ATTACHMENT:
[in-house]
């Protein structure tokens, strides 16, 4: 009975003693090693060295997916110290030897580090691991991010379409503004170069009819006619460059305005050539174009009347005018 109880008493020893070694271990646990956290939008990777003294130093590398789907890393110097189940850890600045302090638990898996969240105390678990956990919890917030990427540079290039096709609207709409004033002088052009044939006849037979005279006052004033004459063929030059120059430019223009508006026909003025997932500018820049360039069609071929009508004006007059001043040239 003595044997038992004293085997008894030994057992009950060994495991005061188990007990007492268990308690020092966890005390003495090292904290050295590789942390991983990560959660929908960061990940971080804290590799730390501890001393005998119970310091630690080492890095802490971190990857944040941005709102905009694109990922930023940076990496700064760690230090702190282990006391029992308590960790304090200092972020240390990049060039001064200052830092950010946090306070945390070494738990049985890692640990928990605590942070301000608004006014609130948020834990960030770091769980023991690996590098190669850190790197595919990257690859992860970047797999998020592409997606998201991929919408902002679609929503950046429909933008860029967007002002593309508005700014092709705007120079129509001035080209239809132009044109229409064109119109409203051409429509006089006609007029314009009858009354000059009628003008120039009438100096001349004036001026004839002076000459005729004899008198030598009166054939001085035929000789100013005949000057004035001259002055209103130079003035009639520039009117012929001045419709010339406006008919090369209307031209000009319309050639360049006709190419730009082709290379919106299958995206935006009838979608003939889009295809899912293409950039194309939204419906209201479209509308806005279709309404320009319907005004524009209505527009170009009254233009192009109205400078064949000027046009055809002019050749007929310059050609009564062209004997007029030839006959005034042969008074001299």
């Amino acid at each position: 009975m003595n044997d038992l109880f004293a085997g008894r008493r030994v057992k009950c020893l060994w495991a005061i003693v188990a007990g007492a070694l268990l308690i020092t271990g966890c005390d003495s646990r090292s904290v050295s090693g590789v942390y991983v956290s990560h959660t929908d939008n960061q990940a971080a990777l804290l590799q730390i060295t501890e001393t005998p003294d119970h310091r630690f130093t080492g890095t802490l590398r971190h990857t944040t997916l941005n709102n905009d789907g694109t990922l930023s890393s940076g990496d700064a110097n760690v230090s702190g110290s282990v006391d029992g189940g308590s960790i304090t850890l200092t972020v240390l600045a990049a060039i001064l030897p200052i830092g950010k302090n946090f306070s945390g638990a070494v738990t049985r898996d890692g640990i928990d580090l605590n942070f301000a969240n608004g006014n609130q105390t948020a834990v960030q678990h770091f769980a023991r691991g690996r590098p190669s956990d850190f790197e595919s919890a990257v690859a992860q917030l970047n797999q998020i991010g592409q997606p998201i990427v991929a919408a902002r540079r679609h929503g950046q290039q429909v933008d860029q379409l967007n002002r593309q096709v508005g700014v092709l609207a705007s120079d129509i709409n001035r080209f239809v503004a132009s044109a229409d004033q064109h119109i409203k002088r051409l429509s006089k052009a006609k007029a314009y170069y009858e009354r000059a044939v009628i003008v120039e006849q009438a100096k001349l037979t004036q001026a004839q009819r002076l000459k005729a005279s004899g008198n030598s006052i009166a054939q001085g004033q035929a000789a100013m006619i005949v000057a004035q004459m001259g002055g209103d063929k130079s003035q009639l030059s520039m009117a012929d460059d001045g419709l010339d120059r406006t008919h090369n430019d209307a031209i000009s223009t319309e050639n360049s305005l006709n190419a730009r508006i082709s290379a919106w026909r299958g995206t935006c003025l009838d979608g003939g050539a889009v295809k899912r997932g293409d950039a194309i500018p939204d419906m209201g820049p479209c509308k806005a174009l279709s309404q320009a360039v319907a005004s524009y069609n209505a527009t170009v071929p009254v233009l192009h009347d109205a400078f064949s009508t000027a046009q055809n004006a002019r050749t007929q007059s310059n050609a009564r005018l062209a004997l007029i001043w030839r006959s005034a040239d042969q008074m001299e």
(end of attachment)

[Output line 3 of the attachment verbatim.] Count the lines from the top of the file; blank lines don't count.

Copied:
């Amino acid at each position: 009975m003595n044997d038992l109880f004293a085997g008894r008493r030994v057992k009950c020893l060994w495991a005061i003693v188990a007990g007492a070694l268990l308690i020092t271990g966890c005390d003495s646990r090292s904290v050295s090693g590789v942390y991983v956290s990560h959660t929908d939008n960061q990940a971080a990777l804290l590799q730390i060295t501890e001393t005998p003294d119970h310091r630690f130093t080492g890095t802490l590398r971190h990857t944040t997916l941005n709102n905009d789907g694109t990922l930023s890393s940076g990496d700064a110097n760690v230090s702190g110290s282990v006391d029992g189940g308590s960790i304090t850890l200092t972020v240390l600045a990049a060039i001064l030897p200052i830092g950010k302090n946090f306070s945390g638990a070494v738990t049985r898996d890692g640990i928990d580090l605590n942070f301000a969240n608004g006014n609130q105390t948020a834990v960030q678990h770091f769980a023991r691991g690996r590098p190669s956990d850190f790197e595919s919890a990257v690859a992860q917030l970047n797999q998020i991010g592409q997606p998201i990427v991929a919408a902002r540079r679609h929503g950046q290039q429909v933008d860029q379409l967007n002002r593309q096709v508005g700014v092709l609207a705007s120079d129509i709409n001035r080209f239809v503004a132009s044109a229409d004033q064109h119109i409203k002088r051409l429509s006089k052009a006609k007029a314009y170069y009858e009354r000059a044939v009628i003008v120039e006849q009438a100096k001349l037979t004036q001026a004839q009819r002076l000459k005729a005279s004899g008198n030598s006052i009166a054939q001085g004033q035929a000789a100013m006619i005949v000057a004035q004459m001259g002055g209103d063929k130079s003035q009639l030059s520039m009117a012929d460059d001045g419709l010339d120059r406006t008919h090369n430019d209307a031209i000009s223009t319309e050639n360049s305005l006709n190419a730009r508006i082709s290379a919106w026909r299958g995206t935006c003025l009838d979608g003939g050539a889009v295809k899912r997932g293409d950039a194309i500018p939204d419906m209201g820049p479209c509308k806005a174009l279709s309404q320009a360039v319907a005004s524009y069609n209505a527009t170009v071929p009254v233009l192009h009347d109205a400078f064949s009508t000027a046009q055809n004006a002019r050749t007929q007059s310059n050609a009564r005018l062209a004997l007029i001043w030839r006959s005034a040239d042969q008074m001299e």